Almost all parents feel judged, almost all the time. Our Tuning In survey showed that nearly 9 in 10 parents across the board feel judged (90% moms and 85% dads), and almost half say they feel judged all the time or nearly all the time (46% moms; 45% dads).
From the article:
"What do you do when you build a preschool class—but many of the children never show up?
That's what happened at the Head Start program overseen by the Community Action Project of Tulsa in Oklahoma, or CAP Tulsa for short. In September 2016, 135 preschoolers—fully 20 percent of the program's Head Start population—never appeared at the start of the school year, even though their parents had enrolled them.
CAP Tulsa, as it has often done in the past, turned to data both to figure out the problem and devise a solution. And in doing so, it provided an example of how all of Head Start's 1,600 grantees are now expected to infuse data into their decisionmaking and continuous-improvement processes."
A new study found that when children are exposed to stress during childhood, their brains mature faster.
"Researchers first examined one-year-old children and their parents in 1998. Over 20 years researchers observed the children's playtime sessions, interactions with parents, friends and classmates, along with other factors. They also conducted MRI scans on the children.
With this information, the researchers were able to observe how stress affects the natural pruning process of the brain. Synaptic pruning removes connections in the brain that are no longer needed. This helps the brain function more efficiently as people age and learn new complex information.
According to a press release from the university, the researchers examined two origins of stress in two different life phases: negative life events and negative social influences at ages 0 to 5 and 14 to 17. They then compared the amount of stress with the synaptic pruning process in different areas of the brain that are responsible for functioning in social and emotional situations and that are especially vulnerable to stress."
Head Start: Stabilizing and Empowering America’s Communities in 2018 and Beyond
by Yasmina Vinci, National Head Start Executive Director
Support for English learners in state preschool programs varies widely but tends to be lower than experts would recommend, new study says.
This week the House of Representatives will vote on legislation to reauthorize the Farm Bill. (for more, see this article: https://www.rollcall.com/…/farm-bill-gets-two-days-house-ru… )
The House proposal threatens deep cuts to the Supplemental Nutrition Assistance Program and would impose unnecessarily strict work requirements on SNAP participants. Other important public health provisions are also in jeopardy, such as key conservation programs and laws that protect the public from the harmful effects of pesticides. Also, several amendments are expected to be introduced that will weaken school meal regulations. Here is a link to a nice PDF infographic fact sheet on SNAP in Kansas:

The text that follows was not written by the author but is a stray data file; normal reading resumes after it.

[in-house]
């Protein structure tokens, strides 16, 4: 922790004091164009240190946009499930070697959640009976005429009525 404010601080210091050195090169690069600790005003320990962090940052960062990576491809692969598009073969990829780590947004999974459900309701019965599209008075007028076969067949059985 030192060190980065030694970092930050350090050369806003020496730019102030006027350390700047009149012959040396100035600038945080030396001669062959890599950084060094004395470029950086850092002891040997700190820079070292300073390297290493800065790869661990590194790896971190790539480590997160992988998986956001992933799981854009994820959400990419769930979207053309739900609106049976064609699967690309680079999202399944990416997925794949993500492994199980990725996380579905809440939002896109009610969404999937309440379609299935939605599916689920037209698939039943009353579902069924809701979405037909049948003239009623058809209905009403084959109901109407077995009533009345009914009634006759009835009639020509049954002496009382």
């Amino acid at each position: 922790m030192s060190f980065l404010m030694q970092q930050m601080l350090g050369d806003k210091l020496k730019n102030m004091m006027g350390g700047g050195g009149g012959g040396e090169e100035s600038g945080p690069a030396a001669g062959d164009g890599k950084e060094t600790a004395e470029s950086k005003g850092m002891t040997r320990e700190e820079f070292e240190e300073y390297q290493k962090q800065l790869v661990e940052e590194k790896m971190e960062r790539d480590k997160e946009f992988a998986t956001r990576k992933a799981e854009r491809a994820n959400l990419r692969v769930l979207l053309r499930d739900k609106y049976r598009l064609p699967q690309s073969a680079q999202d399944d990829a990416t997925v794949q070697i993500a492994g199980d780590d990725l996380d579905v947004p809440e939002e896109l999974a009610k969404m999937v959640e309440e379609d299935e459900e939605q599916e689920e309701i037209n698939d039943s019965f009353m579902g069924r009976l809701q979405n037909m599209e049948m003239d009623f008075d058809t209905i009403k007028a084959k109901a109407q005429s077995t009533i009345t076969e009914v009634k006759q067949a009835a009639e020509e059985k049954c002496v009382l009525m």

#HandsOffSNAP #ProtectSNAP #SNAPWorks
The Child Care and Development Fund State Plan update is available at the link below (DCF website) for public comment. There will be public comment hearing in Topeka June 6th. Comments may also be emailed by June 11th to email@example.com
Two items highlighted by KAC regarding the new state plan are below.
First, the state should consider using child care funding to subsidize the cost of fingerprint-based background checks for providers. These new fingerprint-based checks are an important step to reduce the likelihood of abuse and neglect of children in child care, and Kansas can support providers by offsetting the additional cost of these new requirements.
· Second, Kansas should do more to help families afford child care. The child care assistance program helps families afford the cost of child care tuition so that parents can work while children are in safe early learning settings. The number of children participating in the program fell by more than half in the last decade; child care assistance served fewer than 9,000 Kansas children in March 2018.
Kansas children are among those most positively impacted by the Supplemental Nutritional Assistance Program (SNAP). According to the Kansas Department of Children and Families, the average monthly number of kids receiving benefits in 2017 exceeded 112,000.
Excerpt from the article:
"The federal Farm Bill proposal recently passed by the House Agriculture Committee would increase hunger throughout Kansas and the nation through its many changes to the Supplemental Nutrition Assistance Program (SNAP). It also forces other states to replicate some of Kansas’ failed policies on SNAP and other poverty-reduction programs, based on flawed studies about Kansas’ experience with similar proposals."
With so many events happening in a short period of time--Advocacy Day, APM, Community Assessment, Planned Language training and the NHSA Annual Conference--we have decided to cancel the 3/27 KHSA/OHS/OCC Annual Meeting in Wichita. We apologize for the inconvenience.